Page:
By: Colette Whitmore
"A glad heart maketh a cheerful countenance; but by grief of mind the spirit is cast down." Proverbs 15:13
I have been reading a simply lovely book lately, A Bedside Book of Saints by Aloysius Roche. It is a book about Saints unlike any I have read previously. It is not so much a history as a description of characteristics of the saints that run counter to popular beliefs, i.e. it would be difficult to live with a saint, all that piety must be dreary, etc. I came across this passage here last night and wanted to share:
"The Mirror of Perfection says of St. Francis of Assisi: 'His highest and chiefest study was to maintain both outwardly and inwardly a spiritual cheerfulness.' Perhaps we have not understood this sufficiently--that good cheer is a knack, an art in fact, and the result of much planning and contriving.
People say: 'You are either cheerful or you are not; and that is the end of the matter' But of course, the same sort of people also say: 'You either love or you do not and that is the end of the matter.' Some effort must be made to preserve cheerfulness as to preserve friendship and love. Love commonly dies of sheer and willful neglect; we guard it with less care than we guard our trinkets and silver spoons.
And although children are cheerful by nature and by accident, we adults are not. Good cheer flows through the little one like blood through its veins; but it is far otherwise with us who have said good-bye to illusions and whose blood and veins are not what they were. Beauty may be able to look after herself but not cheerfulness."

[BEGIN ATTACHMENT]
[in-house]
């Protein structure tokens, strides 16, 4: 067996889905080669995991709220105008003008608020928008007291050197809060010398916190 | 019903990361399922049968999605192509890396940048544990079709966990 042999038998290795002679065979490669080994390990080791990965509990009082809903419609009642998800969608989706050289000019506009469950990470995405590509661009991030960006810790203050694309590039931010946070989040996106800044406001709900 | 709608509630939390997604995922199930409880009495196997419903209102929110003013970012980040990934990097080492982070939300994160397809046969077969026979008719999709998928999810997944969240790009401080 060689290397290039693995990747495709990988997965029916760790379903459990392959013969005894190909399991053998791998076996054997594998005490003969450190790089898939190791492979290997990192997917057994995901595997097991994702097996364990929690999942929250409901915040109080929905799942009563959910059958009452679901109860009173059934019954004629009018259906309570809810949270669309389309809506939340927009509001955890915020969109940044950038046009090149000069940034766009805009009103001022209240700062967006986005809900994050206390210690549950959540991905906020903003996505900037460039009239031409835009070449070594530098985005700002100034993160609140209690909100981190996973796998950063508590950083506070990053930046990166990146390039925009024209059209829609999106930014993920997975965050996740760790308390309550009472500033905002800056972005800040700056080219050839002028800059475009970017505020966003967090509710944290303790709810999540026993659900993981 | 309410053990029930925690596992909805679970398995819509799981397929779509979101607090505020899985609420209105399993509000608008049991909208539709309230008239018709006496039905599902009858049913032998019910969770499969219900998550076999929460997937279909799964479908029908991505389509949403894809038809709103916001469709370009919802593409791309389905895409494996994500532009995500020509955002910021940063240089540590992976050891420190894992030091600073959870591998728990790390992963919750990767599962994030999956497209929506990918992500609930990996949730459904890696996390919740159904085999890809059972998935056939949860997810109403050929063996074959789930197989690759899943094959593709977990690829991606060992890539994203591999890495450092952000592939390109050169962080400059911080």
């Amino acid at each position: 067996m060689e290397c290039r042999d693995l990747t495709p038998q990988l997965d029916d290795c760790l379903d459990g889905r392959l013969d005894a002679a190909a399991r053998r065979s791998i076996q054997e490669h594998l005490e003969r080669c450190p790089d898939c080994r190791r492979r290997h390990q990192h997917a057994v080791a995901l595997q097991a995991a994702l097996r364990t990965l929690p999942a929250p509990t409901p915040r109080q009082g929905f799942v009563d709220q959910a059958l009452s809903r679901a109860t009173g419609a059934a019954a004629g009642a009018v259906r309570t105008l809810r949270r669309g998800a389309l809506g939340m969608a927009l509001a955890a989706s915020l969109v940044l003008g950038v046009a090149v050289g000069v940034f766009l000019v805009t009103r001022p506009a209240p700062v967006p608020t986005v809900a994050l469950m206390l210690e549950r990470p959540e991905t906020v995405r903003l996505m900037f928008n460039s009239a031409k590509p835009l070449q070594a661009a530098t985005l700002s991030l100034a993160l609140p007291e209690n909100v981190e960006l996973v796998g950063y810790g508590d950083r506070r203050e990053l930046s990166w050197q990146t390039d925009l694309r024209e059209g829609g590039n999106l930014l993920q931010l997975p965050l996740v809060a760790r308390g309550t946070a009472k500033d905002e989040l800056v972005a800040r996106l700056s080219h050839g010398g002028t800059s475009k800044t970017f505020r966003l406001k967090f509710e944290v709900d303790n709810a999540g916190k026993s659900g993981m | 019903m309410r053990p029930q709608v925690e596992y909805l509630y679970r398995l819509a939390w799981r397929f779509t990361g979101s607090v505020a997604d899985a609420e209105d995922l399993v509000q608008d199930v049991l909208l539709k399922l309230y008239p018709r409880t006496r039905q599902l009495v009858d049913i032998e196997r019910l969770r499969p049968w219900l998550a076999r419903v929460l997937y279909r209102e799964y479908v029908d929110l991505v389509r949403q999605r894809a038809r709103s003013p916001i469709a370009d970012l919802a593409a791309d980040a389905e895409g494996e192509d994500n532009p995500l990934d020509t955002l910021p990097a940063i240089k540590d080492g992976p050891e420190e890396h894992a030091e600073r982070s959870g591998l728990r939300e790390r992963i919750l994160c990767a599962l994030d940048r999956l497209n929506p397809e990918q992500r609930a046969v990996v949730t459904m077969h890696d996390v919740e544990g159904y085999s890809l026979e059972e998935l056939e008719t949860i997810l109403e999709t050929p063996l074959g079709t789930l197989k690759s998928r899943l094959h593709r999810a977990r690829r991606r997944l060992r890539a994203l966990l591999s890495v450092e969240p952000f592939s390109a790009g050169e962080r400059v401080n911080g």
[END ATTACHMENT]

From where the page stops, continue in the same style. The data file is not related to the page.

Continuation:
This is not a concept I have thought that much about. I have known for a long time that the disposition of Mommy directly impacts the disposition of everyone in the home. Knowing this doesn't always translate to me being cheerful when I don't feel like it. It is so much easier to blame the weather, the bad night's sleep, the recalcitrant children, genetic makeup--which ever-- for my seeming lack of cheer.
What a concept that cheerfulness is something you have to work to attain, not a personality trait you were born with or without. I'm sure there are people who are more prone to be cheerful than others-- I don't think I am one of them! I am not prone to depression or melancholy though which is the direct opposite. I guess I am one who sits in the middle of the cheery boat. I love cheerful things: colors, books, movies etc and try to stay away from the dreary, ugly and depressing. *digression: why are so many of the so called "best" books and movies so darn depressing??* So I guess working on a cheerful disposition to go with my cheerful preferences is what is in order here.
The one point I don't necessarily agree with the author is the remark about beauty taking care of itself.... maybe before the age of makeup and curling irons....
Have a cheerful day!
From the Preface:
“If there is to be a Bedside Book of Saints at all, then it ought to be made to look the part; its pattern may well be that of the old-fashioned quilt - a thing of threads and patches.”
Listen to St. Jerome, one of the Fathers and Doctors of the Church: “Let holy reading be always at hand. Sleep may fall upon thee as thou lookest thereon, and the sacred page meet the drooping face.”
So, these odds and ends have been sewn together without too much study and with very little plan, in the hope that they may be of service to an invalid here and there, and to those whose bad habit is to read themselves to sleep.
Impr 1934. 145 pages.